Hai-Lung Dai, TIMI’s director and Laura H. Carnell Professor of Chemistry
Ryan S. Brandenberg

Researchers from Temple University’s College of Science and Technology, the Lewis Katz School of Medicine (LKSM) and Fox Chase Cancer Center have come together to launch the Temple University Institute for Membranes and Interfaces (TIMI).

“Membranes and other interfaces represent the boundaries between various matter in nature, and a vast number of processes in nature and in industry occur at these surfaces and interfaces,” says Hai-Lung Dai, TIMI’s director and Laura H. Carnell Professor of Chemistry.

For example, current research involving surfaces and interfaces includes improving solar cell efficiency; the trapping and conversion of carbon dioxide at the surface of catalytic materials to mitigate global warming; and improving the transport of pharmaceutical molecules through human cell membranes. 

The study of surfaces/interfaces are particularly important for research of nanoparticles. “The smaller particles get, what is happening at the surface becomes more and more important,” Dai says. Furthermore, “understanding cell membrane functions is critical to the understanding of mechanisms of life and to the development of biomedical strategies for treating diseases, including assisting drug design.”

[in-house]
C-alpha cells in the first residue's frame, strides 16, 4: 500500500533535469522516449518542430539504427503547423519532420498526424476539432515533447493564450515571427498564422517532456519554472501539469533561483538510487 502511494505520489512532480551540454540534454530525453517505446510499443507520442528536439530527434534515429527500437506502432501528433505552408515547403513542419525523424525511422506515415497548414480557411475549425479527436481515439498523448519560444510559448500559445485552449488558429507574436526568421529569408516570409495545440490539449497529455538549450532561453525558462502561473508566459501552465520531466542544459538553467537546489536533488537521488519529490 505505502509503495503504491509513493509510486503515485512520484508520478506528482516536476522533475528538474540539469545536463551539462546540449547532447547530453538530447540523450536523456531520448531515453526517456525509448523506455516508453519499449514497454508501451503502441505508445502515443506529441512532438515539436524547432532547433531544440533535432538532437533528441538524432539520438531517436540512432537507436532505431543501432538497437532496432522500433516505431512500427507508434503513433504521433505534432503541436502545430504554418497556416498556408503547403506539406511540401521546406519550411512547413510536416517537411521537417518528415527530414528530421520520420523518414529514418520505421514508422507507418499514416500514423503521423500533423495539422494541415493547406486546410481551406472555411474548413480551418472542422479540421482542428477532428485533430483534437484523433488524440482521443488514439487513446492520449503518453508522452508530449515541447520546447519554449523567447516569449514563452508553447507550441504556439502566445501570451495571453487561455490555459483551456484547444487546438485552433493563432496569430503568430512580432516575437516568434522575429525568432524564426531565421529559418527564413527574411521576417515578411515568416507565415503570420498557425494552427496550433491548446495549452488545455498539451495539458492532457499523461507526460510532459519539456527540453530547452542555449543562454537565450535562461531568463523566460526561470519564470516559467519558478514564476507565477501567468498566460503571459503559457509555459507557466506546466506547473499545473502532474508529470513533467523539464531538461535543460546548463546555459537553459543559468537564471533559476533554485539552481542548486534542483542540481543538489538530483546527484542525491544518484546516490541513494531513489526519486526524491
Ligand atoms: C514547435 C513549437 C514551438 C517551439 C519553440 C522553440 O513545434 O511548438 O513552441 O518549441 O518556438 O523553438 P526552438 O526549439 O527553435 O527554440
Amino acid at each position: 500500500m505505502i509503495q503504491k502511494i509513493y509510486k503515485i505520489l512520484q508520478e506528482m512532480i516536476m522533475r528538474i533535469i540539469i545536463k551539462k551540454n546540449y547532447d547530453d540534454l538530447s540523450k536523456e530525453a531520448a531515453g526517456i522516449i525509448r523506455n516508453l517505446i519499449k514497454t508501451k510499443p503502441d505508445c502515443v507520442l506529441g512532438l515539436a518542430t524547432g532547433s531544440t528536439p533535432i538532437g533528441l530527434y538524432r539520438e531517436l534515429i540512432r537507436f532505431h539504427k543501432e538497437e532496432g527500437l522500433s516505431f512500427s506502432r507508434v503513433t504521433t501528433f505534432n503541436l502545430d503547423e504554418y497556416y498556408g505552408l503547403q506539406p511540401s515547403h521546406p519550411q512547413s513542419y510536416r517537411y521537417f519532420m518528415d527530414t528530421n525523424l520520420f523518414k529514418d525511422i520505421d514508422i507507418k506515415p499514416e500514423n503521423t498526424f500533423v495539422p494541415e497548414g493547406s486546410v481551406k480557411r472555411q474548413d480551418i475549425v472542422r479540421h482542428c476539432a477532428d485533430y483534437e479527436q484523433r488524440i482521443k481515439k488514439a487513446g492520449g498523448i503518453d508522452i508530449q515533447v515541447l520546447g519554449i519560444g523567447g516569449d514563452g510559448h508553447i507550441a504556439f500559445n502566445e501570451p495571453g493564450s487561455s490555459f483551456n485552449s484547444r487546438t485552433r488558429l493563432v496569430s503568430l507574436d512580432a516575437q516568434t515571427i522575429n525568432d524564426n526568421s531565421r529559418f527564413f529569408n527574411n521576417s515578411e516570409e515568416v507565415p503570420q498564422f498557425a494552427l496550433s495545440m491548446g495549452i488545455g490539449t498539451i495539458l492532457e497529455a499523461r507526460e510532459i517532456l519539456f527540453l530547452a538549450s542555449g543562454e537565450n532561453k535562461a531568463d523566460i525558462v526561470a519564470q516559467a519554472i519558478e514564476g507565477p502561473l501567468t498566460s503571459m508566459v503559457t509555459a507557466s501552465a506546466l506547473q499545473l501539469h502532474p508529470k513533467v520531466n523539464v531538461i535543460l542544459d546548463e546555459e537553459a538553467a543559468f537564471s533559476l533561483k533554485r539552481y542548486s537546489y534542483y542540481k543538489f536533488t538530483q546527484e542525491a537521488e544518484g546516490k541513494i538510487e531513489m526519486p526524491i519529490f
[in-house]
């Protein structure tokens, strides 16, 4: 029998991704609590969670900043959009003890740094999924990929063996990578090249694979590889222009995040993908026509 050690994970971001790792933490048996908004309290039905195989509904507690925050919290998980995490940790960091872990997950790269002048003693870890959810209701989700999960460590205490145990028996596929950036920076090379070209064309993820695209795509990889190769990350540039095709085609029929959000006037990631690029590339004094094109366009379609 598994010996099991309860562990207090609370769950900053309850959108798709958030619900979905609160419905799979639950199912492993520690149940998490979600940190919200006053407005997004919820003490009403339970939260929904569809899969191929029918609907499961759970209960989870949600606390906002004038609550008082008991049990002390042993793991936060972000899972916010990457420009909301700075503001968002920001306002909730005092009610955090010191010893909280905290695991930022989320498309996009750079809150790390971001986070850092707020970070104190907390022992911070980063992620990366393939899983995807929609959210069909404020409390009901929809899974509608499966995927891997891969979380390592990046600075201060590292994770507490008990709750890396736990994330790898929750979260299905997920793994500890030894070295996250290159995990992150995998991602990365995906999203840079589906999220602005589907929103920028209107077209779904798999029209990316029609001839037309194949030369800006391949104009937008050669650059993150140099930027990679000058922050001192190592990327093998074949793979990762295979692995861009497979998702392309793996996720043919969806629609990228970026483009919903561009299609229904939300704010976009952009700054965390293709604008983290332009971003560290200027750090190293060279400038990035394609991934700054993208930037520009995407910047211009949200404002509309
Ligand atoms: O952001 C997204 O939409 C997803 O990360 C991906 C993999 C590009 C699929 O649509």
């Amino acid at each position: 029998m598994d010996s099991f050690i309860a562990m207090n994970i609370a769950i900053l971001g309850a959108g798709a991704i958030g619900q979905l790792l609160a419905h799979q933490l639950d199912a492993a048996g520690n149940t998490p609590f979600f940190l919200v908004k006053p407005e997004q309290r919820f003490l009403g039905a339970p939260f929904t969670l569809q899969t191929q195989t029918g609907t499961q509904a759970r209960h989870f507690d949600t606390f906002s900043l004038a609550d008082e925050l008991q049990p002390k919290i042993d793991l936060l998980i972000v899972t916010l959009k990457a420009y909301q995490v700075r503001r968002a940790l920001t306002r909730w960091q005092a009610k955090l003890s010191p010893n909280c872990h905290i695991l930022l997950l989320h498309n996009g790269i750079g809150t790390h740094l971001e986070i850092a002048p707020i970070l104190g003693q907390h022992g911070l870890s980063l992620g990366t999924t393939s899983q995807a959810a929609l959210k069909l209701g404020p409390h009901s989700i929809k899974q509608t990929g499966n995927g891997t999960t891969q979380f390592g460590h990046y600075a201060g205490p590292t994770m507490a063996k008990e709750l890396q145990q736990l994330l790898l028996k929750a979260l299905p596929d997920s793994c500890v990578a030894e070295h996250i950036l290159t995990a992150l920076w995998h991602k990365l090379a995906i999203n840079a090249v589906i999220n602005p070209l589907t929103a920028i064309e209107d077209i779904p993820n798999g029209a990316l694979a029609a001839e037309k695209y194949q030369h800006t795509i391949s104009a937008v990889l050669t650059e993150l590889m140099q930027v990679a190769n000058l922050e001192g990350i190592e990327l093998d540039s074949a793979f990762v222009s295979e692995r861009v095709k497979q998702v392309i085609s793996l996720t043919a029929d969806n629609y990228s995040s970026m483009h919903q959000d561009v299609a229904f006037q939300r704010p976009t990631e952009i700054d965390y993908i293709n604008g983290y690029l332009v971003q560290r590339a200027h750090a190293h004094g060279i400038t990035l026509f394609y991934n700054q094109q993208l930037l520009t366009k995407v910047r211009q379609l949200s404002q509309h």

Created in 2022, the new cross-disciplinary institute brings together experimental and computational experts in science and medicine. TIMI’s growing list of researchers come from both within and outside of Temple. Recognized membrane and interface research leaders include Michael L. Klein, CST Dean and Laura H. Carnell Professor of Science, and Vincenzo Carnevale, associate professor of biology, who are world leaders in developing computational capabilities for investigation the structure of and processes involved at membranes and interfaces. Dai is a pioneer in the development of laser-based methods for studying surfaces. Eric Borguet, professor of chemistry, is a leader in laser spectroscopic studies of electrode surfaces.

Three years ago, Borguet and Dai received the National Science Foundation Chemistry Division’s only major research instrumentation grant exceeding $1 million to construct a nonlinear optical spectrometer and microscope for studying surfaces and interfaces.

Besides CST faculty members, TIMI also includes several researchers from LKSM, including the institute’s associate director, Glenn Gerhard, the Joseph and Rebecca Goodfriend Professor of Genetics and Molecular Biochemistry; and several faculty members from Fox Chase. External collaborators include researchers from the University of California-San Francisco Medical School, the Airforce Research Laboratory and the Army Research Laboratory.